• Alexander disease is a rare leukodystrophy caused by mutations in the GFAP gene. This results in an accumulation of abnormal filaments (Rosenthal fibers) in astrocytes. This leads to oligodendrocyte death and demyelination.
      • The infantile form of this disease presents with megalencephaly, seizures, spasticity, and developmental delay.
    • In osmotic demyelination syndrome, astrocyte death is observed before oligodendrocyte death and demyelination.

Ependymal cells

  • Produces and facilitates the movement of cerebrospinal fluid (CSF).
  • Lines the ventricles and central canal of the spinal cord.
  • Resembles simple cuboidal or columnar epithelium with some cilia and microvilli on histopathology.

Microglia

  • The primary immune cell of the central nervous system.
    • Responsible for antigen presentation,
    • Activates in response to tissue damage and ischemic injury. Once activated, becomes a motile, phagocytic cell (adept for neuronophagia) which forms reactive oxygen species and secretes cytokines and proteases.
  • The smallest and rarest glial cell.
  • Derived from bone marrow/monocytes and enter the CNS in the perinatal period.
    • All other glial cells and neuronal cells are derived from neural tube cells.

Neuronal cells

  • Responsible for receiving, integrating, and propagating information to other cells.
  • Contains three parts; dendrites, cell body, and axon(s).
    • Dendrites
      • Receive information from other neurons at synapses.
      • Changes in dendritic spines are critical for neural plasticity that occurs during development and learning.
    • Cell body
      • The main synthetic and trophic center of the cell, it contains the nucleus and most organelles.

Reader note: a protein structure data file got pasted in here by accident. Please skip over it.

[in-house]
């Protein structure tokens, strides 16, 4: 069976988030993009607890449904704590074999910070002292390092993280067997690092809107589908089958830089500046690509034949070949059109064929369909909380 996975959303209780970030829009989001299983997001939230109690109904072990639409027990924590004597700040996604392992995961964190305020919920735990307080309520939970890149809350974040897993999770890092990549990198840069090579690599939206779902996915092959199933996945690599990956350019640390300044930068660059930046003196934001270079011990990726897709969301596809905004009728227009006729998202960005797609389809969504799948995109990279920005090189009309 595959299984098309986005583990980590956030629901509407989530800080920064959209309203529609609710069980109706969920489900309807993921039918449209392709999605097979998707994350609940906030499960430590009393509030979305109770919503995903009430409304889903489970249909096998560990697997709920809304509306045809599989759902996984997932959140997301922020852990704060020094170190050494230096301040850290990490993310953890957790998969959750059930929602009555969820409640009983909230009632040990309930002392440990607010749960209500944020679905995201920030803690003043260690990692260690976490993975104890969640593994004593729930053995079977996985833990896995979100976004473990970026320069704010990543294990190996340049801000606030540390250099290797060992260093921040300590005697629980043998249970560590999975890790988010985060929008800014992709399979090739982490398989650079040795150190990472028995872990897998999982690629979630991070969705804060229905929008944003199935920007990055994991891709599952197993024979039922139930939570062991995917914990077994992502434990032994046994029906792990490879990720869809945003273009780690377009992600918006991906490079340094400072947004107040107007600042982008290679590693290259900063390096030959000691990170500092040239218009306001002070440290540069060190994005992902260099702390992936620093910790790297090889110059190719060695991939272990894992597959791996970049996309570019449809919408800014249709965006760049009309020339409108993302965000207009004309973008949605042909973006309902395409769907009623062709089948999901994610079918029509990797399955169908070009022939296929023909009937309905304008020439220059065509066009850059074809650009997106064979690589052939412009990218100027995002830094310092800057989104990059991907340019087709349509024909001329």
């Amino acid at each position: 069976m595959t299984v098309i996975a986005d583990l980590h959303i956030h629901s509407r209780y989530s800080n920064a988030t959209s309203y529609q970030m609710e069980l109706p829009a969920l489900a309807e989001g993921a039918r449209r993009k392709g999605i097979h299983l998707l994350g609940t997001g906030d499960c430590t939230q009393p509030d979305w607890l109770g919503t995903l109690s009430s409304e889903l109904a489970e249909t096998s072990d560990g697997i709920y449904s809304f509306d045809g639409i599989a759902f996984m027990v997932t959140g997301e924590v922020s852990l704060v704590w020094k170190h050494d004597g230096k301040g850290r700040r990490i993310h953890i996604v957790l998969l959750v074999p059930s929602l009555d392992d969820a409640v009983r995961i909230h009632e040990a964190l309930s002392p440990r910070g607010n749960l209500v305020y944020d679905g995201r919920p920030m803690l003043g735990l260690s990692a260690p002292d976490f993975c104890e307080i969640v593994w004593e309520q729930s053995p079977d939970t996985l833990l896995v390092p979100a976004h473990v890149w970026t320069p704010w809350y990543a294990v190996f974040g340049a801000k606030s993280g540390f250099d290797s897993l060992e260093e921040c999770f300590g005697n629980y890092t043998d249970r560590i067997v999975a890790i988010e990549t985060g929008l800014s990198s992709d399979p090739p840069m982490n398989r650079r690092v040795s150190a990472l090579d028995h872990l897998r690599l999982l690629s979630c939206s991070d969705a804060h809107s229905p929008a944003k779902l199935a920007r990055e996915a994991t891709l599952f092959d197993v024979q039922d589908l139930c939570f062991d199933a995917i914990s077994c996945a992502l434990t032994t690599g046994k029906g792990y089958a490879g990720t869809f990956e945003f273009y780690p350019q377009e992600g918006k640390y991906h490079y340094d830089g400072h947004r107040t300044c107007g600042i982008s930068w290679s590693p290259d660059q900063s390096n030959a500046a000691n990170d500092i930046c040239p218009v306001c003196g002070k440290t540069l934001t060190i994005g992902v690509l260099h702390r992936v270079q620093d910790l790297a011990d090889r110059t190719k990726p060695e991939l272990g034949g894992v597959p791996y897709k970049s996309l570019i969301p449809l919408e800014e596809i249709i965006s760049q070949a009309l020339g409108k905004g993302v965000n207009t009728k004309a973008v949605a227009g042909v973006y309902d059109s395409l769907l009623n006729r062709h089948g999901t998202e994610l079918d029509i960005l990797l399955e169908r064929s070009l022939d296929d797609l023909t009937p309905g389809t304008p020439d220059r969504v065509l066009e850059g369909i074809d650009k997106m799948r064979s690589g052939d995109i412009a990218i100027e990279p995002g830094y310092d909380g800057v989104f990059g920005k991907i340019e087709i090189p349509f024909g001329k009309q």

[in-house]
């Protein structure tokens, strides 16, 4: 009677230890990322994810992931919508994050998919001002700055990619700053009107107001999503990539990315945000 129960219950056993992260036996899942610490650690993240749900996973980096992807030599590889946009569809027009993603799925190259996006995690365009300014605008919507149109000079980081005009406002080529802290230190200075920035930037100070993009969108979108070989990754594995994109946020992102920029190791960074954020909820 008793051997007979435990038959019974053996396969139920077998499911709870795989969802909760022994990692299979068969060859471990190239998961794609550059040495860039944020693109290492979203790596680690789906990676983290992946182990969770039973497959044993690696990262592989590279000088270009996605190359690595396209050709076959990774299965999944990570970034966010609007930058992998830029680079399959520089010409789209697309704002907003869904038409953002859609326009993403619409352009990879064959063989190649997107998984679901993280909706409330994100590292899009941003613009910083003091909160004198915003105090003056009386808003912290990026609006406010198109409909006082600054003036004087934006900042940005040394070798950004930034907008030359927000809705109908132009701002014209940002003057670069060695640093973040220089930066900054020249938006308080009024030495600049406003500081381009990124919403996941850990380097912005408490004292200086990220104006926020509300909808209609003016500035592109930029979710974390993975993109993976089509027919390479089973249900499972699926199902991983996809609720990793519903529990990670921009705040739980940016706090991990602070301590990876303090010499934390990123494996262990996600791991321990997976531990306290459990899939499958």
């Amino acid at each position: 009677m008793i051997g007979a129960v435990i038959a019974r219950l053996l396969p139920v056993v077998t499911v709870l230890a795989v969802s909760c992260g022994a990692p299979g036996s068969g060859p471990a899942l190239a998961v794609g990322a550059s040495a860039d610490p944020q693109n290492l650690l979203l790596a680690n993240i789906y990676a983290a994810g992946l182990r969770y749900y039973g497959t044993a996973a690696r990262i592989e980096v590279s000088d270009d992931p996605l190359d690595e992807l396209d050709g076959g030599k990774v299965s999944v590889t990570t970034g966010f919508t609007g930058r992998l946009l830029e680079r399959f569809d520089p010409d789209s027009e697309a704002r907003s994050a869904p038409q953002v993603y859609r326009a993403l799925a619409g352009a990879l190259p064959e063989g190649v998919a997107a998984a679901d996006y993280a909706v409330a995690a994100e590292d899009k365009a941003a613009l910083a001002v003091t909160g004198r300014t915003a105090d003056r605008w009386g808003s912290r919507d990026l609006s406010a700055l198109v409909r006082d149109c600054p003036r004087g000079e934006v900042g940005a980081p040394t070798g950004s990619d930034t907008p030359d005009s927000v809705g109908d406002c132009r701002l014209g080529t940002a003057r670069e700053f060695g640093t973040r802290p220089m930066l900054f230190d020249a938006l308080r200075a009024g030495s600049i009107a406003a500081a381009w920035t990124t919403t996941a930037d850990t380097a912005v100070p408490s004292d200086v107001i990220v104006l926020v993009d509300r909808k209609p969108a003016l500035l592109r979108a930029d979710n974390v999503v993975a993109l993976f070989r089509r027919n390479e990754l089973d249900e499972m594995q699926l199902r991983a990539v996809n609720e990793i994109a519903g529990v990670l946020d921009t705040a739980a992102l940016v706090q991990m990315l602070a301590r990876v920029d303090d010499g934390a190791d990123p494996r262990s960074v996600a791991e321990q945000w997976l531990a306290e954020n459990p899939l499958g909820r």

• Easily identified by a large central and euchromatic nucleus with a prominent nucleolus.
      • Basophilic clumps of polyribosomes are called Nissl bodies.
    • Axons
      • Conducts information to muscles, glands, or neurons.
      • Axons terminate at synapses.
  • There are a few named neurons to be aware of:
    • Pyramidal Cells: The prototype cerebral neuron, present in the cortex and hippocampus, with large triangular cell bodies.
    • Stellate Cells: Described as GABAergic inhibitory interneurons that control Purkinje cell activity in the cerebellum.
    • Betz Cells: Upper motor neuron cells that are the largest neurons of the cerebral cortex.
      • Betz cells are the predominant neurons affected by motor neuron disease, such as amyotrophic lateral sclerosis.
    • Purkinje cells: Large distinct neurons in the cerebellum with a prominent pink cell body and extensive dendritic tree.
      • These degenerate in various cerebellar degeneration syndromes (e.g. alcohol, chronic phenytoin use, or anti-Yo paraneoplastic syndromes).

Anatomy of the Neuron

Neuron Axon Dendrite Myelin and Nodes of Ranvier Neurology Anatomy Diagram for Board Exam Review

 

Normal neuron on a microscope specimen
Normal Neuron (arrow)
  • Most neurons contain multiple dendrites and only one axon.
  • Neurons can be easily identified with silver staining on microscopic slides which impregnate neurofilaments.
    • Intracellular neurofibrillary tangles can suggest a neurodegenerative disease such as Alzheimer’s disease.
  • When the axons of a nerve are severely damaged, Wallerian degeneration occurs.
    • Axonal fibers distal to the area of injury degenerate, while proximal fibers survive.

Neuron Action Potential

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Labeled Lumbosacral Plexus Diagram by NowYouKnowNeuro Unlabeled Lumbosacral Plexus Diagram without labels for practice exam review sheet by NowYouKnowNeuro
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Neuron Action Potential